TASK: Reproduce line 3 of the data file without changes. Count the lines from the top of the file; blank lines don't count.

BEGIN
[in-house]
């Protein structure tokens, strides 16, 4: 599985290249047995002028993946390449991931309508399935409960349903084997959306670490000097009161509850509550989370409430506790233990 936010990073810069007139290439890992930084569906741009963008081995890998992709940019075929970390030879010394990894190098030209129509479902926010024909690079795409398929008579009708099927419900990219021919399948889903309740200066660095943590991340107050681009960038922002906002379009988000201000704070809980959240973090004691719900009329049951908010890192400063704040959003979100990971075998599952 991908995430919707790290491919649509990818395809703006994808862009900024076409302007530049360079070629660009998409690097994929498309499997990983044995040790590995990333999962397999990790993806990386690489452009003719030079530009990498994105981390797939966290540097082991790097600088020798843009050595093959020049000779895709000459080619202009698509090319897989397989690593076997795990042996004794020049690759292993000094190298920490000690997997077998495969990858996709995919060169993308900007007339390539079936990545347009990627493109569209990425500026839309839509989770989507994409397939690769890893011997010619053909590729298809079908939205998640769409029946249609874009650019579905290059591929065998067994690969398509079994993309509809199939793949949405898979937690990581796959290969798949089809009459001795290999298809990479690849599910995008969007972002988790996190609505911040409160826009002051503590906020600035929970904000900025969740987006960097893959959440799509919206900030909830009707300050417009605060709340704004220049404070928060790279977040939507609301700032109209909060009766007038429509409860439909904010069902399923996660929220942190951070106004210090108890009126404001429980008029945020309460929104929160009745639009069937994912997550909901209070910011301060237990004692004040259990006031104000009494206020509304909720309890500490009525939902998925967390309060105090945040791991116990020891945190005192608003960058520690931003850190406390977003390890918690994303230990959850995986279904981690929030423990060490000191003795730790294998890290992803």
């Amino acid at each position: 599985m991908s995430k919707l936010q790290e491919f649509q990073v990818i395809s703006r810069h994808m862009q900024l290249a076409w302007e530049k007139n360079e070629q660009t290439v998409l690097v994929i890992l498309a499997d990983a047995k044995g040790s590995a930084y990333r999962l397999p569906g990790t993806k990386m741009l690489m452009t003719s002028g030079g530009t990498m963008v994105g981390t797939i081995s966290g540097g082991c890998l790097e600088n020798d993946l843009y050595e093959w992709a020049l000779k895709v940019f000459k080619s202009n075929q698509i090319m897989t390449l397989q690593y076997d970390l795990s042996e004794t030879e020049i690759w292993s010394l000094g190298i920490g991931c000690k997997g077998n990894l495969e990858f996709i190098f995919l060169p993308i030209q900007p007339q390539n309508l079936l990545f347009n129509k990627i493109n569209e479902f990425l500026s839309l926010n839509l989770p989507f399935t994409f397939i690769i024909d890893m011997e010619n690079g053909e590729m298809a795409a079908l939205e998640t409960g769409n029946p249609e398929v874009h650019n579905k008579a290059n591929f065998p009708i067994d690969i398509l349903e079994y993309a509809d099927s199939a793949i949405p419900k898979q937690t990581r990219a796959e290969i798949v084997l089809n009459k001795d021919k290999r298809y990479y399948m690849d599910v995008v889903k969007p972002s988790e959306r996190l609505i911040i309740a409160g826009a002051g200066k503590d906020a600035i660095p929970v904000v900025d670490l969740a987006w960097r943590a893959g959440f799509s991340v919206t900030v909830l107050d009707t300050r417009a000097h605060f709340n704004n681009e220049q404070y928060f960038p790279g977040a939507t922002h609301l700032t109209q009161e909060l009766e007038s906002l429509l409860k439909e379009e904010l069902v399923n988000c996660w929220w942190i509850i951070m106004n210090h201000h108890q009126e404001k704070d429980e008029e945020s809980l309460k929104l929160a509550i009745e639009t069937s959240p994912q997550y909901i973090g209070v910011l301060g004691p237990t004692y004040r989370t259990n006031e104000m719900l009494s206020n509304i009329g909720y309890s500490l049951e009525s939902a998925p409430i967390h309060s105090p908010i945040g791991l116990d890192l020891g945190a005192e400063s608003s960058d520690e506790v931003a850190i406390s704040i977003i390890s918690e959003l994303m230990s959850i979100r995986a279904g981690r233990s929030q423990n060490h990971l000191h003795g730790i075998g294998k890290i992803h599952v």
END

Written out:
């Amino acid at each position: 599985m991908s995430k919707l936010q790290e491919f649509q990073v990818i395809s703006r810069h994808m862009q900024l290249a076409w302007e530049k007139n360079e070629q660009t290439v998409l690097v994929i890992l498309a499997d990983a047995k044995g040790s590995a930084y990333r999962l397999p569906g990790t993806k990386m741009l690489m452009t003719s002028g030079g530009t990498m963008v994105g981390t797939i081995s966290g540097g082991c890998l790097e600088n020798d993946l843009y050595e093959w992709a020049l000779k895709v940019f000459k080619s202009n075929q698509i090319m897989t390449l397989q690593y076997d970390l795990s042996e004794t030879e020049i690759w292993s010394l000094g190298i920490g991931c000690k997997g077998n990894l495969e990858f996709i190098f995919l060169p993308i030209q900007p007339q390539n309508l079936l990545f347009n129509k990627i493109n569209e479902f990425l500026s839309l926010n839509l989770p989507f399935t994409f397939i690769i024909d890893m011997e010619n690079g053909e590729m298809a795409a079908l939205e998640t409960g769409n029946p249609e398929v874009h650019n579905k008579a290059n591929f065998p009708i067994d690969i398509l349903e079994y993309a509809d099927s199939a793949i949405p419900k898979q937690t990581r990219a796959e290969i798949v084997l089809n009459k001795d021919k290999r298809y990479y399948m690849d599910v995008v889903k969007p972002s988790e959306r996190l609505i911040i309740a409160g826009a002051g200066k503590d906020a600035i660095p929970v904000v900025d670490l969740a987006w960097r943590a893959g959440f799509s991340v919206t900030v909830l107050d009707t300050r417009a000097h605060f709340n704004n681009e220049q404070y928060f960038p790279g977040a939507t922002h609301l700032t109209q009161e909060l009766e007038s906002l429509l409860k439909e379009e904010l069902v399923n988000c996660w929220w942190i509850i951070m106004n210090h201000h108890q009126e404001k704070d429980e008029e945020s809980l309460k929104l929160a509550i009745e639009t069937s959240p994912q997550y909901i973090g209070v910011l301060g004691p237990t004692y004040r989370t259990n006031e104000m719900l009494s206020n509304i009329g909720y309890s500490l049951e009525s939902a998925p409430i967390h309060s105090p908010i945040g791991l116990d890192l020891g945190a005192e400063s608003s960058d520690e506790v931003a850190i406390s704040i977003i390890s918690e959003l994303m230990s959850i979100r995986a279904g981690r233990s929030q423990n060490h990971l000191h003795g730790i075998g294998k890290i992803h599952v």